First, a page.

If you don’t have a written tenancy then it makes everything rather unclear but you do still have a tenancy simply by virtue of paying your rent. Your rights and obligations are those set out by law.
Normally the tenancy would state whether or not gas and electricity are included as part of the rent. They usually aren’t which would make them your responsibility to pay if there was a written tenancy. However, (I’m not a lawyer), as far as I know there is no statutory obligation on a tenant to pay for gas and electricity so that responsibility would stay with the landlord.I would contact the debt collectors and make sure they know the debt is the landlord’s – give them his or her personal contact details and address.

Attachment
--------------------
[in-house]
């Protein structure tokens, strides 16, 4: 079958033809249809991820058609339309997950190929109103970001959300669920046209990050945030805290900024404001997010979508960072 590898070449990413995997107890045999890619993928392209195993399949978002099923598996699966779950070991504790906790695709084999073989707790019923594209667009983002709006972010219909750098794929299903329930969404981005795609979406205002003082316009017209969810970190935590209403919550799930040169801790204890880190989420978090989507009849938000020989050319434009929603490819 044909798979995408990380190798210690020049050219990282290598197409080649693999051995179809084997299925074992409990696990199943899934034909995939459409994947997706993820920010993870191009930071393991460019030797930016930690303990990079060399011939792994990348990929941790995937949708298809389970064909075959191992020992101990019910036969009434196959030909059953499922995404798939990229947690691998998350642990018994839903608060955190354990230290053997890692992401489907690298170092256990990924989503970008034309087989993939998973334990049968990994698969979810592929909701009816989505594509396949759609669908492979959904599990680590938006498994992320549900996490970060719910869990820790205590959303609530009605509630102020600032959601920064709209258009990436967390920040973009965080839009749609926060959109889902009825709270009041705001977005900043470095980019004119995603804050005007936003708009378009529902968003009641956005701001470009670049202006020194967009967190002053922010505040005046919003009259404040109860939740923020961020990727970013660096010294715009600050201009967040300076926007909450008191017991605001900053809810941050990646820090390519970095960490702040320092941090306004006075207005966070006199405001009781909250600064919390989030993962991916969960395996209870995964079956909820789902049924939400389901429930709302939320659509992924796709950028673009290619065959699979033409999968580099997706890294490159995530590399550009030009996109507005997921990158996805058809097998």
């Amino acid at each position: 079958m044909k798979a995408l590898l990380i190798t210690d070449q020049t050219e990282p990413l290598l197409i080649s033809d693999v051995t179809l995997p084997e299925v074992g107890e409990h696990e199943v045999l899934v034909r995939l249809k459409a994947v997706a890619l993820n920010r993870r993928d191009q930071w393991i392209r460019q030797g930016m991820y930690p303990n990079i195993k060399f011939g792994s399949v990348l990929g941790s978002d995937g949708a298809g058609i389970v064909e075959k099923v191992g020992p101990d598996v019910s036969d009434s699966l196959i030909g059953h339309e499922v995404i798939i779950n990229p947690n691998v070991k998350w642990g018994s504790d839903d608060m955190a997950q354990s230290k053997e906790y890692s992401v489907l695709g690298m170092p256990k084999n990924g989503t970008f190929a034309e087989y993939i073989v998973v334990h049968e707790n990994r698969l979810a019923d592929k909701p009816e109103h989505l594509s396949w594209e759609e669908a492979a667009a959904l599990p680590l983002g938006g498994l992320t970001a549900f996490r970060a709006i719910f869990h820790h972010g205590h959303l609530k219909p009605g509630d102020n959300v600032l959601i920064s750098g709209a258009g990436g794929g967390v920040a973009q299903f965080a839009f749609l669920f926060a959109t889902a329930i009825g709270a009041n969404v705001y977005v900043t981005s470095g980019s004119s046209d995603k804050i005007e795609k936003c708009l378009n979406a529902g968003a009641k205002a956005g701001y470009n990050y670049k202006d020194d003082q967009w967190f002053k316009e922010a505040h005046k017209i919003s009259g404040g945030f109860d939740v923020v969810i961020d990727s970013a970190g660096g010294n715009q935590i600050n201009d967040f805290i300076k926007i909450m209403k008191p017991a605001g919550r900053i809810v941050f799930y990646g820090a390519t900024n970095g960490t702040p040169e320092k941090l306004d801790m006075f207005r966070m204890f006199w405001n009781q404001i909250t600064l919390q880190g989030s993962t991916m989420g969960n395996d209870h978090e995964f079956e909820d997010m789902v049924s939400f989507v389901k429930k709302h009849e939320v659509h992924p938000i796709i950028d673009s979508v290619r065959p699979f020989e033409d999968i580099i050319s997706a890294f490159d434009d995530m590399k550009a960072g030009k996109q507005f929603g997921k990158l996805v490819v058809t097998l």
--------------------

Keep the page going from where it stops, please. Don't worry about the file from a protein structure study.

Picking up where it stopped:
In terms of the deposit, if there’s no contract then there’s no right for the landlord to make deductions from your deposit. That money belongs to you and the only way the landlord could make a deduction is if it was authorised by the tenancy agreement. As there’s no agreement, there’s no right to make deductions. If the landlord refuses to return it then you can make a claim against them for the return of the money and you will most likely succeed. The landlord would also have to explain to the court why there isn’t a tenancy agreement – courts don’t like landlords who do this. Perhaps start by sending a letter to the landlord (keeping a copy) setting out that you expect the deposit back in full within seven days or you will start proceedings against them. The Citizens Advice should be able to advise you on how to make a claim.
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